Shoup Weighs In on NYC Parking Angst

Donald Shoup, distinguished research professor of urban planning, spoke to the New York Times about the recent decision to return to twice-a-week street sweeping in New York City. During the pandemic, street sweeping was reduced to once per week as city services were scaled back. Many New Yorkers welcomed the change, which required them to move their cars just once a week, but others complained that the cleanliness of streets across the city declined. Mayor Eric Adams recently announced that twice-weekly street sweeping would resume, and drivers will once again have to move their cars two times a week to avoid a fine. According to Shoup, car owners in the city are still getting a good deal. “Drivers are complaining that they have to move their car, and they’re parking for free on some of the most valuable land on Earth,” Shoup said.


Anheier Recommends National Security Council for Germany

In a new Project Syndicate article, Adjunct Professor of Social Welfare Helmut Anheier urged Germany to create a national security council. For decades, Germany has received criticism for low defense spending, fence-sitting and free-riding, Anheier wrote. After Russia’s invasion of Ukraine, German Chancellor Olaf Scholz proclaimed a dramatic policy reorientation that would make Germany one of the top military spenders and arms exporters. However, the success of this policy change will depend on German leadership, and Anheier proposed establishing a German national security council. “Long proposed but never realized, an NSC could advance a coherent defense, security and foreign policy strategy,” he wrote. “Located close to the chancellery, it would act as a central policy coordinator, helping to overcome the fragmentation that often characterizes federal ministries’ responses to crises.” According to Anheier, a security council would be key to helping Germany align its economic and security policy with the European Union’s common defense strategy.


Yin on Policy Changes to Reduce Medical Debt

Associate Professor of Public Policy Wesley Yin was cited in a Health Care Journalism article about the burden of medical debt in the United States. Yin said that medical debt, totaling at least $140 billion, is the single largest source of consumer debt in the United States. To address this issue, the White House announced four steps to ease the burden of medical debt on health care consumers, including holding medical providers and debt collectors accountable for harmful practices and forgiving debt for low-income veterans. “Just shining a light on that type of behavior might lead to reducing the most egregious practices from providers,” Yin said. He expressed hope that the “White House’s actions to shine a light on charity care practices will have a positive effect for low-income individuals.” The policy changes may also “nudge providers to be stronger advocates for increased subsidies for health insurance and Medicaid expansion,” he said.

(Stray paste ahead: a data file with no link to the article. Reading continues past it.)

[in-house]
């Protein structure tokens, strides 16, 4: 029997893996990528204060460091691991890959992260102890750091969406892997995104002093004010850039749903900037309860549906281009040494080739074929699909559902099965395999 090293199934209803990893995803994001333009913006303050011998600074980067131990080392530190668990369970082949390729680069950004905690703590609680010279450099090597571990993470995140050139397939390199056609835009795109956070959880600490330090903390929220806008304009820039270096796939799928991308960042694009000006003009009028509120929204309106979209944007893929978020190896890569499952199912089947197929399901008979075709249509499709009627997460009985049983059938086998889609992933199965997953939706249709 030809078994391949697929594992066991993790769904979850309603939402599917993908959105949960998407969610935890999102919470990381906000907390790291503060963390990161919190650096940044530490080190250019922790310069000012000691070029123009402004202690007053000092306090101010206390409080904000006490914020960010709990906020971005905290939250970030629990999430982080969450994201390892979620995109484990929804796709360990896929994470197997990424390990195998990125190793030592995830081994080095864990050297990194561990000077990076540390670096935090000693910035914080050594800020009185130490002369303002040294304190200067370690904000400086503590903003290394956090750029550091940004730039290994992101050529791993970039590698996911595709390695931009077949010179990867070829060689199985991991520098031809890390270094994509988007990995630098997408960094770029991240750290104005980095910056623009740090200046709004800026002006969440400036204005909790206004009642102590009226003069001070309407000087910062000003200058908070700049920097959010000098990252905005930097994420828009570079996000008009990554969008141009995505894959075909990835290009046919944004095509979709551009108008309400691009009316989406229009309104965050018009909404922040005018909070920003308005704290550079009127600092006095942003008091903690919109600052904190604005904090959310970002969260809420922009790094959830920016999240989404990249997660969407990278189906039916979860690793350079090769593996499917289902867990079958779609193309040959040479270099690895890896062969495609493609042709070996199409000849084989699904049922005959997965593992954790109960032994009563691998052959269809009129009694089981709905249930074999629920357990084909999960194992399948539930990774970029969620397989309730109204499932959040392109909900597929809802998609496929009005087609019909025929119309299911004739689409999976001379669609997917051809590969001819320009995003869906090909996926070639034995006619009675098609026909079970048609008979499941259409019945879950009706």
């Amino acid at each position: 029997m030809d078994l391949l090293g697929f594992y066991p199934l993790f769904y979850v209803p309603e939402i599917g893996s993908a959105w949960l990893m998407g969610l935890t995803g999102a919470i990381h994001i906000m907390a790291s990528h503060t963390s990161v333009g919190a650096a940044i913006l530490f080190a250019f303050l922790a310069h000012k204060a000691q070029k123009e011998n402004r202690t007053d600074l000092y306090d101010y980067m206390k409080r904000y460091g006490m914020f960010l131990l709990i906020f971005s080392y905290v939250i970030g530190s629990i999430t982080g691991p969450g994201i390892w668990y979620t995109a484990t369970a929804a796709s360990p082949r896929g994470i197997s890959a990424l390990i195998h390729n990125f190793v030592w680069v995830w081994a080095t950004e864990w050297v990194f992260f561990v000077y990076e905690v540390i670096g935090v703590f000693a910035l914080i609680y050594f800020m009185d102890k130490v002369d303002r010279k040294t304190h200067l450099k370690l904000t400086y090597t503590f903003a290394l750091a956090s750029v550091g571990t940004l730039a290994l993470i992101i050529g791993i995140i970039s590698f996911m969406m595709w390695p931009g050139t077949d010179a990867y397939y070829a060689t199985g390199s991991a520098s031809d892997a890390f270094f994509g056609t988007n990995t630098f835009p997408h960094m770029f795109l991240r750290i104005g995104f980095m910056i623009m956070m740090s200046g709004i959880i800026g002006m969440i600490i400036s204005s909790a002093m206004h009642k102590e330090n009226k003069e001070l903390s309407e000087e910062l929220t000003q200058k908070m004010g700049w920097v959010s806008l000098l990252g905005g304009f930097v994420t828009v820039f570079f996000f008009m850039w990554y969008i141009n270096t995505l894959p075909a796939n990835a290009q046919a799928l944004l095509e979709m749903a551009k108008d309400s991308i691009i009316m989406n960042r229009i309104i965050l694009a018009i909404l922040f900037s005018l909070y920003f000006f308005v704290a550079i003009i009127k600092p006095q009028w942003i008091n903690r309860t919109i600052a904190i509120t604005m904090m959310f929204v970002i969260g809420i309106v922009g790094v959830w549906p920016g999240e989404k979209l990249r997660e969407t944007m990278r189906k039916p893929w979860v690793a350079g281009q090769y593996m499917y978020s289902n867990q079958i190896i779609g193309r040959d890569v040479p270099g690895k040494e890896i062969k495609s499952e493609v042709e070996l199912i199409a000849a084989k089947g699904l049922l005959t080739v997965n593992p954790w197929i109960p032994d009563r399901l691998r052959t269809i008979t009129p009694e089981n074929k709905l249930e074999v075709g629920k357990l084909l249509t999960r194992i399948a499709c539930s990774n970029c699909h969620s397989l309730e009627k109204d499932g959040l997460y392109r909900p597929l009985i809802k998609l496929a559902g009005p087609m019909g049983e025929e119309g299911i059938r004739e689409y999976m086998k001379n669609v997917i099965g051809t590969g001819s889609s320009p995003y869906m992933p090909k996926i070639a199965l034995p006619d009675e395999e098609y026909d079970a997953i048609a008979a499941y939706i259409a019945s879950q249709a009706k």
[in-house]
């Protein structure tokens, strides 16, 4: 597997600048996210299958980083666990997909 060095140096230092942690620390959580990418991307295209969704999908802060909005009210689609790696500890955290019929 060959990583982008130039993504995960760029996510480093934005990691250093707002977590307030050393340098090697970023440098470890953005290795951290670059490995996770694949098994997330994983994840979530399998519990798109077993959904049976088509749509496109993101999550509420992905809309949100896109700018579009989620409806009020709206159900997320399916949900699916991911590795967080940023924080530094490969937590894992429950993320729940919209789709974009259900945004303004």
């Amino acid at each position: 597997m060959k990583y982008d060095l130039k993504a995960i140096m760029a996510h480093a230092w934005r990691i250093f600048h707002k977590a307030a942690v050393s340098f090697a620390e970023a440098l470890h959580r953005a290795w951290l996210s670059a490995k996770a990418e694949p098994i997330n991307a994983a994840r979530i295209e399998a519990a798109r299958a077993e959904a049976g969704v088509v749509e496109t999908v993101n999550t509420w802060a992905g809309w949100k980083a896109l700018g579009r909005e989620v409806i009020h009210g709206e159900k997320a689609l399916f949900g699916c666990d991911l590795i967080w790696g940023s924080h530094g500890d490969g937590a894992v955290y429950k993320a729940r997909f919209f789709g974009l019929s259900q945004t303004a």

Callahan on Pursuing Clean Energy and Equity in California

LAist spoke to Colleen Callahan, co-executive director of the UCLA Luskin Center for Innovation, about the California Climate Credit, one piece of the state’s larger strategy to address the climate crisis. Under the program, many consumers received a credit on their utility bills, funded by a cap-and-trade system that requires industries to pay for the pollution they emit. The credit is meant to offset the costs that fall on the public as California transitions from energy generated by fossil fuels to cleaner energy like wind and solar. Callahan said it may be time to rethink a universal credit, especially as low- and middle-income Californians continue to be disproportionately impacted by the COVID-19 pandemic and rising inflation. “If the goal is to increase energy affordability for low-income Californians during a transition to a clean, low-carbon economy, then other strategies that the state are using should probably receive more emphasis in the future,” she said.

On the Harmful Impacts of Clearing Unhoused People From View

A Hollywood Reporter article about the harmful impacts of dismantling homeless encampments in Los Angeles, often to accommodate Hollywood productions and film shoots, cited a report from the UCLA Luskin Institute on Inequality and Democracy. While authorities said a January 2020 “cleaning” operation at Echo Park Lake was set in motion by a film permit, the entertainment firm seeking the permit said it never sought removal of the unhoused community, according to the report. Theo Henderson, Activist-in-Residence at the institute, said production companies have “plausible deniability of what is going on” and added that unhoused individuals should be offered work by productions that use the streets and sidewalks where they live. Henderson also spoke to Buzzfeed News about mobile memorials called “Can You See Me?” The memorials are placed around Los Angeles to give people a place to grieve their unhoused family and friends who have died on the streets and in shelters.